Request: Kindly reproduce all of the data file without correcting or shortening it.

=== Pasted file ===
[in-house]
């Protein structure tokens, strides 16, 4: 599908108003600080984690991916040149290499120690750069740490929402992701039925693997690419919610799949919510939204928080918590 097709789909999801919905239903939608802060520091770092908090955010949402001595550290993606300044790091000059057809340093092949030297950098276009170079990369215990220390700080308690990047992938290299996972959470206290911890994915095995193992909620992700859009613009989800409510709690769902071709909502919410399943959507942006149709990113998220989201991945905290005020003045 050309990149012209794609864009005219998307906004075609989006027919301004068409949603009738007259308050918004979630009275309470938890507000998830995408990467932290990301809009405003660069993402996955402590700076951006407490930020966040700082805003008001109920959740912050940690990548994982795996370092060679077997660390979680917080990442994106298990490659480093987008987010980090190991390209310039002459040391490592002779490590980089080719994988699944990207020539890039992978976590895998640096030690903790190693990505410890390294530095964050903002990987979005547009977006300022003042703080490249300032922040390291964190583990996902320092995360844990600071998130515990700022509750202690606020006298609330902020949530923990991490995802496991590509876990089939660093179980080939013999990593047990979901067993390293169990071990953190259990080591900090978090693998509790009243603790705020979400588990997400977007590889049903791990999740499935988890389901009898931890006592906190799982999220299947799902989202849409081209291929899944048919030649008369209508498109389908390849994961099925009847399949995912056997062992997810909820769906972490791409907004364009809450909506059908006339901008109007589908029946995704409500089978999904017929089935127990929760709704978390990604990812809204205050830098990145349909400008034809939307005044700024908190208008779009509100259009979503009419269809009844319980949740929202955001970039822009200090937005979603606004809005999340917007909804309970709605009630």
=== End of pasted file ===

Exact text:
[in-house]
């Protein structure tokens, strides 16, 4: 599908108003600080984690991916040149290499120690750069740490929402992701039925693997690419919610799949919510939204928080918590 097709789909999801919905239903939608802060520091770092908090955010949402001595550290993606300044790091000059057809340093092949030297950098276009170079990369215990220390700080308690990047992938290299996972959470206290911890994915095995193992909620992700859009613009989800409510709690769902071709909502919410399943959507942006149709990113998220989201991945905290005020003045 050309990149012209794609864009005219998307906004075609989006027919301004068409949603009738007259308050918004979630009275309470938890507000998830995408990467932290990301809009405003660069993402996955402590700076951006407490930020966040700082805003008001109920959740912050940690990548994982795996370092060679077997660390979680917080990442994106298990490659480093987008987010980090190991390209310039002459040391490592002779490590980089080719994988699944990207020539890039992978976590895998640096030690903790190693990505410890390294530095964050903002990987979005547009977006300022003042703080490249300032922040390291964190583990996902320092995360844990600071998130515990700022509750202690606020006298609330902020949530923990991490995802496991590509876990089939660093179980080939013999990593047990979901067993390293169990071990953190259990080591900090978090693998509790009243603790705020979400588990997400977007590889049903791990999740499935988890389901009898931890006592906190799982999220299947799902989202849409081209291929899944048919030649008369209508498109389908390849994961099925009847399949995912056997062992997810909820769906972490791409907004364009809450909506059908006339901008109007589908029946995704409500089978999904017929089935127990929760709704978390990604990812809204205050830098990145349909400008034809939307005044700024908190208008779009509100259009979503009419269809009844319980949740929202955001970039822009200090937005979603606004809005999340917007909804309970709605009630």